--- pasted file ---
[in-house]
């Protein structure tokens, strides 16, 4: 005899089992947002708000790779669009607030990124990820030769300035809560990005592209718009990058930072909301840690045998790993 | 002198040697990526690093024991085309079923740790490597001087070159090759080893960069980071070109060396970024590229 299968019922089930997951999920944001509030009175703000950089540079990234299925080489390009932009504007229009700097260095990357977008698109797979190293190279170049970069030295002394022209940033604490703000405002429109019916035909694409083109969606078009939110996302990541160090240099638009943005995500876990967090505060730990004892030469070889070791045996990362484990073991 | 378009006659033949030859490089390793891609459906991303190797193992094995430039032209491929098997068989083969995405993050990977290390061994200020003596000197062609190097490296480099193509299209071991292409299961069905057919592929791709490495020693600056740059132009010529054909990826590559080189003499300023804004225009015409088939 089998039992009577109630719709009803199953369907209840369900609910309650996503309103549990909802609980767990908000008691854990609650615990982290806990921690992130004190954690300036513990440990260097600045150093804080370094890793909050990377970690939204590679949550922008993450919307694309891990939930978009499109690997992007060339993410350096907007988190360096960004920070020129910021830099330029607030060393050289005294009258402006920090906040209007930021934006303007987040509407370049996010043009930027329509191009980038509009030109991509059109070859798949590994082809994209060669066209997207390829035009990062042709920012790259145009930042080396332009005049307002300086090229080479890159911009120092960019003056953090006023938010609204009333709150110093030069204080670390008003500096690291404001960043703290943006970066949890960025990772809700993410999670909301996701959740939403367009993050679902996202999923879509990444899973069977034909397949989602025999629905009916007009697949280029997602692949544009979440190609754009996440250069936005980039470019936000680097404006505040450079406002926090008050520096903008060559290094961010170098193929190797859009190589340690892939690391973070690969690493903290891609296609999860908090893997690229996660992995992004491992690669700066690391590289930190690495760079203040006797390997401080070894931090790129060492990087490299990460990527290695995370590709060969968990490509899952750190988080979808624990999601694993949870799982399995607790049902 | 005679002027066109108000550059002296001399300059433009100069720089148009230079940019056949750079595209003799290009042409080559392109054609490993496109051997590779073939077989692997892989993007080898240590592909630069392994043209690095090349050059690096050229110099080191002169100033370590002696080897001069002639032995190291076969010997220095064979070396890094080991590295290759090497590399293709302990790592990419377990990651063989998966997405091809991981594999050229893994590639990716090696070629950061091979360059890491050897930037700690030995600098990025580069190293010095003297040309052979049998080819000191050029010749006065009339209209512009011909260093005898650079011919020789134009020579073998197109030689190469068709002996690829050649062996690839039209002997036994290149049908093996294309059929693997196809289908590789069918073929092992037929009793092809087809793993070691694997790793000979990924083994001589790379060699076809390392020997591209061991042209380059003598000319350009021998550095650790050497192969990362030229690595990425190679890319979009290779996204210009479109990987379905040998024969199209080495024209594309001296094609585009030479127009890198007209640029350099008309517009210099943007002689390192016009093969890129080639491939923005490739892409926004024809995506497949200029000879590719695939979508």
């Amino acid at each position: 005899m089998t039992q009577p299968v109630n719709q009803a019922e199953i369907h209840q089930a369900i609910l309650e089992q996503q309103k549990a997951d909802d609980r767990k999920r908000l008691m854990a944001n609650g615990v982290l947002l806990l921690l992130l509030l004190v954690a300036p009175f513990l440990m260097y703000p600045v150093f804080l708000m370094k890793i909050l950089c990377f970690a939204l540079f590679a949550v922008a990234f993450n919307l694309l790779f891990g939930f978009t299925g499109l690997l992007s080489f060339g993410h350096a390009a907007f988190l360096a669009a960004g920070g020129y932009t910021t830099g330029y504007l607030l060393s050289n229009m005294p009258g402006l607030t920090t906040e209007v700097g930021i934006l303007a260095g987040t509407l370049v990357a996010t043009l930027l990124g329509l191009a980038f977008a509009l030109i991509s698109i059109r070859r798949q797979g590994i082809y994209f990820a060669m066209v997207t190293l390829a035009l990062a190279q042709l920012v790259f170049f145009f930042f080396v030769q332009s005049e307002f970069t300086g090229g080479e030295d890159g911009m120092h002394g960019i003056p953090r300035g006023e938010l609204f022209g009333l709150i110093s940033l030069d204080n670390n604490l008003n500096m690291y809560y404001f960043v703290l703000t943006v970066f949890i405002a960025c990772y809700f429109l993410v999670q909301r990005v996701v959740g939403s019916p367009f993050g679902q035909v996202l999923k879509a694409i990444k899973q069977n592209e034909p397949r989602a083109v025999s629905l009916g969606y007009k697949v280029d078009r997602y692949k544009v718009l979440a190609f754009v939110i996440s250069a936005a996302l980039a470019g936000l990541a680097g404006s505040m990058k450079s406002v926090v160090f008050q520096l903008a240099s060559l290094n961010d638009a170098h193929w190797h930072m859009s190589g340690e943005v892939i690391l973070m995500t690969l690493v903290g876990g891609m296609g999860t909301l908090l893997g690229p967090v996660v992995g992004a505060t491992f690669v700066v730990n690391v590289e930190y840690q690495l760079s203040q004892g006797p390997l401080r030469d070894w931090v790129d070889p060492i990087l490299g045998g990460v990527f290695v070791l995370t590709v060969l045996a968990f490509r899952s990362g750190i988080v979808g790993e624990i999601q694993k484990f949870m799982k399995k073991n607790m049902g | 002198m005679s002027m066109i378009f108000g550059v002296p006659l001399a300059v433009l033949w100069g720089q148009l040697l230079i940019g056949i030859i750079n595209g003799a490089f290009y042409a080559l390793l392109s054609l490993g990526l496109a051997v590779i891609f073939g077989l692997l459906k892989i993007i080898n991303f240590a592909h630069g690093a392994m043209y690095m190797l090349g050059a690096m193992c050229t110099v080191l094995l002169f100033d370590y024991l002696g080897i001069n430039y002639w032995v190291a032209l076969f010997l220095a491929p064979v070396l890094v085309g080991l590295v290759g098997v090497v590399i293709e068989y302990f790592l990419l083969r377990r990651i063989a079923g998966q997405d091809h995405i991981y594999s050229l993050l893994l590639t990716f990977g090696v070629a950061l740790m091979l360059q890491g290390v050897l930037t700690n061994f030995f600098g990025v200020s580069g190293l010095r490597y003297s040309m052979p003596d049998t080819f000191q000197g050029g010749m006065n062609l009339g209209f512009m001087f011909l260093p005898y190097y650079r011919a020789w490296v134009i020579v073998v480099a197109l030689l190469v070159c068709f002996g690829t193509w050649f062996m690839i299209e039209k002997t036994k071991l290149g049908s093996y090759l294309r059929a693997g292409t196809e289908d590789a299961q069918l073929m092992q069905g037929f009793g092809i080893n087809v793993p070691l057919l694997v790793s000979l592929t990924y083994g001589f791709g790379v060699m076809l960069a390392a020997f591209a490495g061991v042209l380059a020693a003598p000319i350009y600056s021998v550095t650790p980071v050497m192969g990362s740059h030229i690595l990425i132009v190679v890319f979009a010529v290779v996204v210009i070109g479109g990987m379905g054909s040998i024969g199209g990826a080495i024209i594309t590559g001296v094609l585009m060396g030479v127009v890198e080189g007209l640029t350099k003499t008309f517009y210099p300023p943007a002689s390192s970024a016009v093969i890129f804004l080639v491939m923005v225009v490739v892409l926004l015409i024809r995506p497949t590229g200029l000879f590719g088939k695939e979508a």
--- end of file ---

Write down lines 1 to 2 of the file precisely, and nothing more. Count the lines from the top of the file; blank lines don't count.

[in-house]
């Protein structure tokens, strides 16, 4: 005899089992947002708000790779669009607030990124990820030769300035809560990005592209718009990058930072909301840690045998790993 | 002198040697990526690093024991085309079923740790490597001087070159090759080893960069980071070109060396970024590229 299968019922089930997951999920944001509030009175703000950089540079990234299925080489390009932009504007229009700097260095990357977008698109797979190293190279170049970069030295002394022209940033604490703000405002429109019916035909694409083109969606078009939110996302990541160090240099638009943005995500876990967090505060730990004892030469070889070791045996990362484990073991 | 378009006659033949030859490089390793891609459906991303190797193992094995430039032209491929098997068989083969995405993050990977290390061994200020003596000197062609190097490296480099193509299209071991292409299961069905057919592929791709490495020693600056740059132009010529054909990826590559080189003499300023804004225009015409088939 089998039992009577109630719709009803199953369907209840369900609910309650996503309103549990909802609980767990908000008691854990609650615990982290806990921690992130004190954690300036513990440990260097600045150093804080370094890793909050990377970690939204590679949550922008993450919307694309891990939930978009499109690997992007060339993410350096907007988190360096960004920070020129910021830099330029607030060393050289005294009258402006920090906040209007930021934006303007987040509407370049996010043009930027329509191009980038509009030109991509059109070859798949590994082809994209060669066209997207390829035009990062042709920012790259145009930042080396332009005049307002300086090229080479890159911009120092960019003056953090006023938010609204009333709150110093030069204080670390008003500096690291404001960043703290943006970066949890960025990772809700993410999670909301996701959740939403367009993050679902996202999923879509990444899973069977034909397949989602025999629905009916007009697949280029997602692949544009979440190609754009996440250069936005980039470019936000680097404006505040450079406002926090008050520096903008060559290094961010170098193929190797859009190589340690892939690391973070690969690493903290891609296609999860908090893997690229996660992995992004491992690669700066690391590289930190690495760079203040006797390997401080070894931090790129060492990087490299990460990527290695995370590709060969968990490509899952750190988080979808624990999601694993949870799982399995607790049902 | 005679002027066109108000550059002296001399300059433009100069720089148009230079940019056949750079595209003799290009042409080559392109054609490993496109051997590779073939077989692997892989993007080898240590592909630069392994043209690095090349050059690096050229110099080191002169100033370590002696080897001069002639032995190291076969010997220095064979070396890094080991590295290759090497590399293709302990790592990419377990990651063989998966997405091809991981594999050229893994590639990716090696070629950061091979360059890491050897930037700690030995600098990025580069190293010095003297040309052979049998080819000191050029010749006065009339209209512009011909260093005898650079011919020789134009020579073998197109030689190469068709002996690829050649062996690839039209002997036994290149049908093996294309059929693997196809289908590789069918073929092992037929009793092809087809793993070691694997790793000979990924083994001589790379060699076809390392020997591209061991042209380059003598000319350009021998550095650790050497192969990362030229690595990425190679890319979009290779996204210009479109990987379905040998024969199209080495024209594309001296094609585009030479127009890198007209640029350099008309517009210099943007002689390192016009093969890129080639491939923005490739892409926004024809995506497949200029000879590719695939979508």